March is autoimmune disease awareness month.
More than 50 million Americans suffer from one or more of the 100+ named autoimmune diseases, with 75% of those afflicted being women. Since 1 in 5 Americans are afflicted, President Biden recently signed legislation that included the establishment of an Office of Autoimmune Disease Research as part of the National Institutes of Health (NIH), which will allow for more focused research into these conditions going forward.
Autoimmune diseases occur when a person’s immune system mistakenly attacks the very cells, tissues, or organs it is meant to protect. The cause is not yet known, and may be due to a combination of underlying factors. There seems to be a genetic predisposition, with factors such as bacteria, viruses, hormones, chronic stress, and some medications acting as triggers.
Today we are going to talk about stress as an exacerbating factor in autoimmune disease, as well as the resulting inflammation, some surprising effects from chronic inflammation, and what you can do to break this cycle.
What exactly is stress? We know it when we feel it, but what is actually happening on a biological level?
You may have heard of the “fight-or-flight” response to danger that is subconsciously and biologically programmed into our brains. When faced with a threat, either real (e.g., grizzly bear, oncoming train) or imagined (e.g., upcoming deadline), information is sent to the amygdala, the emotional processing area of the brain. If it senses “danger,” an immediate distress signal is sent to the hypothalamus, the command center of the brain, which sends signals to the adrenal glands to activate the “fight-or-flight” response through the release of epinephrine (adrenaline). All of this happens so quickly that your body is already reacting before your conscious brain can fully process the danger. The result of this fight-or-flight response is an increase in blood pressure, heart rate, alertness, and energy to prepare the body for action.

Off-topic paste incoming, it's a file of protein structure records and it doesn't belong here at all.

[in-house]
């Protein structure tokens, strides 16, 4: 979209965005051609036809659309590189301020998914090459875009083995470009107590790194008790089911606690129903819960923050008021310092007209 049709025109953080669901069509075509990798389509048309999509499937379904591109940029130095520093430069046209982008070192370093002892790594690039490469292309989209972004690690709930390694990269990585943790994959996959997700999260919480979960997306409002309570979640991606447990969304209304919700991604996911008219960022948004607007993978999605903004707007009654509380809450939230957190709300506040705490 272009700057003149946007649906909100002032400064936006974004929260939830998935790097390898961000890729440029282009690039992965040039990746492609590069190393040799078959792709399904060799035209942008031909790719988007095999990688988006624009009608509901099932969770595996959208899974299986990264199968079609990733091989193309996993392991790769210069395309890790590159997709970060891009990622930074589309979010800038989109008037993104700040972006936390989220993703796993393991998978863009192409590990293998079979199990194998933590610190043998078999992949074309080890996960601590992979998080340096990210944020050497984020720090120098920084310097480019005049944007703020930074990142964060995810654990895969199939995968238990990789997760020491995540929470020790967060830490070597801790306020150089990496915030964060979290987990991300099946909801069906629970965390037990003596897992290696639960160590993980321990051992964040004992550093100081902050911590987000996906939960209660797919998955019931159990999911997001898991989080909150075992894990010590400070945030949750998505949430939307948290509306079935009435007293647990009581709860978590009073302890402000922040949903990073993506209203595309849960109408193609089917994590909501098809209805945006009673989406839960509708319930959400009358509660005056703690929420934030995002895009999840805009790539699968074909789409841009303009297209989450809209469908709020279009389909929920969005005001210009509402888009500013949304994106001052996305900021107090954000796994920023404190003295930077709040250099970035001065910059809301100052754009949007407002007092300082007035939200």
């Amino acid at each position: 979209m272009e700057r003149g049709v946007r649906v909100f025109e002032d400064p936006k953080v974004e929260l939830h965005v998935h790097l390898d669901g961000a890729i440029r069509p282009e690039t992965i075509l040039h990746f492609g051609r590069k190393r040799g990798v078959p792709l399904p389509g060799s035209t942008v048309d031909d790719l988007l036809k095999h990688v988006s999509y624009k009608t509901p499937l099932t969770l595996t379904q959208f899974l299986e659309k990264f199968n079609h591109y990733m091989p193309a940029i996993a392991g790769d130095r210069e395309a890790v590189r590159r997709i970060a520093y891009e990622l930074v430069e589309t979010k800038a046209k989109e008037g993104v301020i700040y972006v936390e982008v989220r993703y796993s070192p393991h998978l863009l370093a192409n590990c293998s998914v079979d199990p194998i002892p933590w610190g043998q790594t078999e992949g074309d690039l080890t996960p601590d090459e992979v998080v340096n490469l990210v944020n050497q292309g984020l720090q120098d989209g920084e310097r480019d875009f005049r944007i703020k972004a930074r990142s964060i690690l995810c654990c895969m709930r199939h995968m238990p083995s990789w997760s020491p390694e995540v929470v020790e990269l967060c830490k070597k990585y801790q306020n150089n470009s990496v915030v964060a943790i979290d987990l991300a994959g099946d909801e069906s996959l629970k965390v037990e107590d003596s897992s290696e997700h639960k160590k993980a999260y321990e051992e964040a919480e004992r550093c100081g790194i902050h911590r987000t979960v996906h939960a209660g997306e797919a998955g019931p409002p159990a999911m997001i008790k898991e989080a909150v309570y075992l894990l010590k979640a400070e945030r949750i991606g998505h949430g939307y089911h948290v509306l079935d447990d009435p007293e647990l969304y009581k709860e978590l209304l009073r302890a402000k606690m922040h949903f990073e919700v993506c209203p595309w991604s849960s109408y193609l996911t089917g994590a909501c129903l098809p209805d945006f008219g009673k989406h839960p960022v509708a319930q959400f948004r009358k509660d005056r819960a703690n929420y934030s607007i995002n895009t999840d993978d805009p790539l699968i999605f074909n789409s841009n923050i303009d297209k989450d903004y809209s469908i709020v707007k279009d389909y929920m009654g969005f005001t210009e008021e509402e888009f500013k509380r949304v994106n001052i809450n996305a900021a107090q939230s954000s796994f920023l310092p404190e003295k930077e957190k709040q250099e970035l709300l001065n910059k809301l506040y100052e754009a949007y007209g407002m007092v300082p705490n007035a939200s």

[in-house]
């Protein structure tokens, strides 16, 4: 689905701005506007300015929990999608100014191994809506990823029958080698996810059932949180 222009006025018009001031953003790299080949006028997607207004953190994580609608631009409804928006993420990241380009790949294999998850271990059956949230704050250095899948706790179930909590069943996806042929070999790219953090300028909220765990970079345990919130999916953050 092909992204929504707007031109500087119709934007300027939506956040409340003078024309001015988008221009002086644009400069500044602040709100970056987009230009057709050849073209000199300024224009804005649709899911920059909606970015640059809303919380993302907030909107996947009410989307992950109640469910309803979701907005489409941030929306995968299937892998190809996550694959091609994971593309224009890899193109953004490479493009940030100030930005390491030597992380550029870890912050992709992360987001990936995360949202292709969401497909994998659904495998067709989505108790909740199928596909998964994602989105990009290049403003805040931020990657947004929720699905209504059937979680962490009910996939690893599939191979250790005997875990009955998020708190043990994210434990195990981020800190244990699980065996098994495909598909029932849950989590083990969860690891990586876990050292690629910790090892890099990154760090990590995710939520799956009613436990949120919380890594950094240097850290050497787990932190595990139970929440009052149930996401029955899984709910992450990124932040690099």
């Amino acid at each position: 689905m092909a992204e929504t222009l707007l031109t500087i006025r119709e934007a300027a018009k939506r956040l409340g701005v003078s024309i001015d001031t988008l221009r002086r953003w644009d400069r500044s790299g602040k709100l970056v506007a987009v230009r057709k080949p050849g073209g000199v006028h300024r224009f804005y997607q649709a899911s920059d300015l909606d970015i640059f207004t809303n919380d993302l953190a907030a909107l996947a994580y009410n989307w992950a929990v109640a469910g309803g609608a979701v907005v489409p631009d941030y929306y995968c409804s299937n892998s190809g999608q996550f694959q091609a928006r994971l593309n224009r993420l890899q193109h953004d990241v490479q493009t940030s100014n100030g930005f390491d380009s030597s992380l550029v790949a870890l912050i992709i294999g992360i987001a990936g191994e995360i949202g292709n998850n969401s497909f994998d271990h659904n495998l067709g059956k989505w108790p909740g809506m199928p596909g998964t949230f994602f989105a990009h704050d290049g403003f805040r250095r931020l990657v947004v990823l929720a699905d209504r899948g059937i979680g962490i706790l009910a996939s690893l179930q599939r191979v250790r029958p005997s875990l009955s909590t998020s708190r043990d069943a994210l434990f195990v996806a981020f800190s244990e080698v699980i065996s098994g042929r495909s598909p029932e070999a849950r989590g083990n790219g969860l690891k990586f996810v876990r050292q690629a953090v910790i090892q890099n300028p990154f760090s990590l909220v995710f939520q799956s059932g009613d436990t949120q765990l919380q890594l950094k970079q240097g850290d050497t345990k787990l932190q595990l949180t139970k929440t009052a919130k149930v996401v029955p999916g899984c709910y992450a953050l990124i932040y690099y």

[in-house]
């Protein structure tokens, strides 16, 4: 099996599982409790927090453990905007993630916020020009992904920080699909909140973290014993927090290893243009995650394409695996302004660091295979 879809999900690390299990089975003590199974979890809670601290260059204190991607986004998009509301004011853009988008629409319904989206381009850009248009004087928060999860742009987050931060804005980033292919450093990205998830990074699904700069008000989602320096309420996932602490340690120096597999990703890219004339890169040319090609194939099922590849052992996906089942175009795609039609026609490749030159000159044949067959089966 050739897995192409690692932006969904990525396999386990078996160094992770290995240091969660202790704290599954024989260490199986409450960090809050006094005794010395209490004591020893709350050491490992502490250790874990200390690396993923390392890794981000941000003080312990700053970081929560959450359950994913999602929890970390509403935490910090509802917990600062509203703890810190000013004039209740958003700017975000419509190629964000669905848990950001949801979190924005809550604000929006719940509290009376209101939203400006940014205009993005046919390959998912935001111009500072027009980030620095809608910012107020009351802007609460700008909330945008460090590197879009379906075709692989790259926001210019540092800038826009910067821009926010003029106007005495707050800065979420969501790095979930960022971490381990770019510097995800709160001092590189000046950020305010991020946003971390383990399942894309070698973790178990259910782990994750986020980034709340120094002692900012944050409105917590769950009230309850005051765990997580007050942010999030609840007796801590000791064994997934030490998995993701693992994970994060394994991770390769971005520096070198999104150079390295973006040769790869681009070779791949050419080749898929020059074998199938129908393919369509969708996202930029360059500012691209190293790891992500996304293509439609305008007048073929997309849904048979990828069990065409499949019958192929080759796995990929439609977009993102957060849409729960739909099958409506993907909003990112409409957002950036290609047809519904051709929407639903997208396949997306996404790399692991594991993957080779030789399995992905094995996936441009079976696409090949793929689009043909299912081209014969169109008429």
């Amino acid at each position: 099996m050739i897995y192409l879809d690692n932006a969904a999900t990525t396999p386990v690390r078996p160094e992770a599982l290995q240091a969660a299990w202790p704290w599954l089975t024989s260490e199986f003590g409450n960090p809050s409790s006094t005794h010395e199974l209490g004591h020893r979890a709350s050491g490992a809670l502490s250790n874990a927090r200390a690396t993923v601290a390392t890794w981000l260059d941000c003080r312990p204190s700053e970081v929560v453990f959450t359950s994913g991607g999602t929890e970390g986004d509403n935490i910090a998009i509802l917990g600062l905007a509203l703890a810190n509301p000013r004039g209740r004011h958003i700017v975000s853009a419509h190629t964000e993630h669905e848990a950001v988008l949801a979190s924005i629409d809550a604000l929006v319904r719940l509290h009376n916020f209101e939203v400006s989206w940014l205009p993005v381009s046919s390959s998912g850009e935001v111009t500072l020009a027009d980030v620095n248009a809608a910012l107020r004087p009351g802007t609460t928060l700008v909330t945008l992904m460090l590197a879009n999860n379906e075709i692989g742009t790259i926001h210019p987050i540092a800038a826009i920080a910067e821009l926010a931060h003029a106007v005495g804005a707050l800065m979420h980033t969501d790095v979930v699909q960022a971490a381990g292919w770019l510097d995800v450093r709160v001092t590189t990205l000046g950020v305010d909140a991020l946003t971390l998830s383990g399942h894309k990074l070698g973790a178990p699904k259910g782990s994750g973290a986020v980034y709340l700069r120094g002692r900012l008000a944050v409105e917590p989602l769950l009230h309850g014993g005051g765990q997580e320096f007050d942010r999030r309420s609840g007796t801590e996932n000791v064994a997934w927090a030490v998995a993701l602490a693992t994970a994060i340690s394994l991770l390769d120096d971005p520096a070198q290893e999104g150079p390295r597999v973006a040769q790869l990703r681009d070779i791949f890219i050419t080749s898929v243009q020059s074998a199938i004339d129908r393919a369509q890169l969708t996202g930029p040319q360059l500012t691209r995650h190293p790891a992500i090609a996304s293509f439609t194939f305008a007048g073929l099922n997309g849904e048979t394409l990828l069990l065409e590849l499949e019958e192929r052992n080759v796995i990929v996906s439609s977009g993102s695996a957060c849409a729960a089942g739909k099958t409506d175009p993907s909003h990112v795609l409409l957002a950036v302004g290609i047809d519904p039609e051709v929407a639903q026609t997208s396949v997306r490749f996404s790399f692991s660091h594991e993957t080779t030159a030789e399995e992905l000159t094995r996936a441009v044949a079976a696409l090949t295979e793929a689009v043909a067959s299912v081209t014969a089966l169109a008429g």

After the immediate epinephrine surge, the adrenal gland releases the hormone cortisol into the bloodstream. Cortisol has many effects throughout the body, including the regulation of metabolism, blood sugar, the sleep-wake cycle, blood pressure, and inflammation.
In acutely stressful situations, cortisol can be extremely helpful, allowing more sugar to be released into the bloodstream to be used for energy, enhancing the brain’s use of glucose for maximal alertness, increasing tissue repair, and suppressing all non-essential functions. When the danger or perceived threat disappears, cortisol levels fall, and the parasympathetic nervous system takes over and restores equilibrium.
In cases of chronic stress, such as family problems, work challenges, or chronic illness, the stress response never resets, and cortisol levels remain high. Long-term elevated cortisol levels can cause:
- Increased blood sugar,
- Weight gain,
- Cardiovascular disease,
- Digestive problems, and
- Suppression of the immune system.
You can measure your cortisol levels using the Adrenal Function Panel. This simple saliva test evaluates cortisol and the other important adrenal hormone DHEA levels at four timepoints throughout the day. Results will indicate whether your adrenal function is normal, acutely stressed, or chronically stressed.